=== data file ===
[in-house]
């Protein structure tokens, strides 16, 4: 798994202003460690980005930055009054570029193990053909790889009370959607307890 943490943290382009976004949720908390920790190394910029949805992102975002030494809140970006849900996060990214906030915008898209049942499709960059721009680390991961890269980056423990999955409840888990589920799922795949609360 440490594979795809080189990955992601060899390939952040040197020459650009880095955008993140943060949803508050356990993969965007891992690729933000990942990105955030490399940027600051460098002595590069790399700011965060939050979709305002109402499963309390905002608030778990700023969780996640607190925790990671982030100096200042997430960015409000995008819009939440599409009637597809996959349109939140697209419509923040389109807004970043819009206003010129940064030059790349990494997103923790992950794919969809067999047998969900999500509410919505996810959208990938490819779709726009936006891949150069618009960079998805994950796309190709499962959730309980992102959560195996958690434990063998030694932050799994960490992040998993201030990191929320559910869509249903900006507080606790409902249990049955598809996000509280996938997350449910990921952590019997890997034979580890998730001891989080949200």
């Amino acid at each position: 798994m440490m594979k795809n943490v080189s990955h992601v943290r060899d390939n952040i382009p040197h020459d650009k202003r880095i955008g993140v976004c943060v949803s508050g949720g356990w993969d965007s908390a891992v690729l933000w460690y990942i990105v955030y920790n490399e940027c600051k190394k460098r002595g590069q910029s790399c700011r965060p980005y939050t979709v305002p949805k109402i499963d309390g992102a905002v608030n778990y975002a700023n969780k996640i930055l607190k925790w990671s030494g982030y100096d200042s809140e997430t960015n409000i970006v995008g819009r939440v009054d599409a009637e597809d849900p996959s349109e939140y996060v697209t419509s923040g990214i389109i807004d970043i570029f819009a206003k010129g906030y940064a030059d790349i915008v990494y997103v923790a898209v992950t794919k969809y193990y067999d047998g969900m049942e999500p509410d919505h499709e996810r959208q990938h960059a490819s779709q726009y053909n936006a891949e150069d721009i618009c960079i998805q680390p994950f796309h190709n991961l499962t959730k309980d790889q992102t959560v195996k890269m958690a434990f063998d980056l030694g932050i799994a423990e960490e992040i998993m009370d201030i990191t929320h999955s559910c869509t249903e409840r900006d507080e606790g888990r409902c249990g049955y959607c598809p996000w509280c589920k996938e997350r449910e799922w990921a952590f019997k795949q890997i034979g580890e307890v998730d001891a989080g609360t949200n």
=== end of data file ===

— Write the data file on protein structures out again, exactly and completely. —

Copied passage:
[in-house]
């Protein structure tokens, strides 16, 4: 798994202003460690980005930055009054570029193990053909790889009370959607307890 943490943290382009976004949720908390920790190394910029949805992102975002030494809140970006849900996060990214906030915008898209049942499709960059721009680390991961890269980056423990999955409840888990589920799922795949609360 440490594979795809080189990955992601060899390939952040040197020459650009880095955008993140943060949803508050356990993969965007891992690729933000990942990105955030490399940027600051460098002595590069790399700011965060939050979709305002109402499963309390905002608030778990700023969780996640607190925790990671982030100096200042997430960015409000995008819009939440599409009637597809996959349109939140697209419509923040389109807004970043819009206003010129940064030059790349990494997103923790992950794919969809067999047998969900999500509410919505996810959208990938490819779709726009936006891949150069618009960079998805994950796309190709499962959730309980992102959560195996958690434990063998030694932050799994960490992040998993201030990191929320559910869509249903900006507080606790409902249990049955598809996000509280996938997350449910990921952590019997890997034979580890998730001891989080949200």
């Amino acid at each position: 798994m440490m594979k795809n943490v080189s990955h992601v943290r060899d390939n952040i382009p040197h020459d650009k202003r880095i955008g993140v976004c943060v949803s508050g949720g356990w993969d965007s908390a891992v690729l933000w460690y990942i990105v955030y920790n490399e940027c600051k190394k460098r002595g590069q910029s790399c700011r965060p980005y939050t979709v305002p949805k109402i499963d309390g992102a905002v608030n778990y975002a700023n969780k996640i930055l607190k925790w990671s030494g982030y100096d200042s809140e997430t960015n409000i970006v995008g819009r939440v009054d599409a009637e597809d849900p996959s349109e939140y996060v697209t419509s923040g990214i389109i807004d970043i570029f819009a206003k010129g906030y940064a030059d790349i915008v990494y997103v923790a898209v992950t794919k969809y193990y067999d047998g969900m049942e999500p509410d919505h499709e996810r959208q990938h960059a490819s779709q726009y053909n936006a891949e150069d721009i618009c960079i998805q680390p994950f796309h190709n991961l499962t959730k309980d790889q992102t959560v195996k890269m958690a434990f063998d980056l030694g932050i799994a423990e960490e992040i998993m009370d201030i990191t929320h999955s559910c869509t249903e409840r900006d507080e606790g888990r409902c249990g049955y959607c598809p996000w509280c589920k996938e997350r449910e799922w990921a952590f019997k795949q890997i034979g580890e307890v998730d001891a989080g609360t949200n």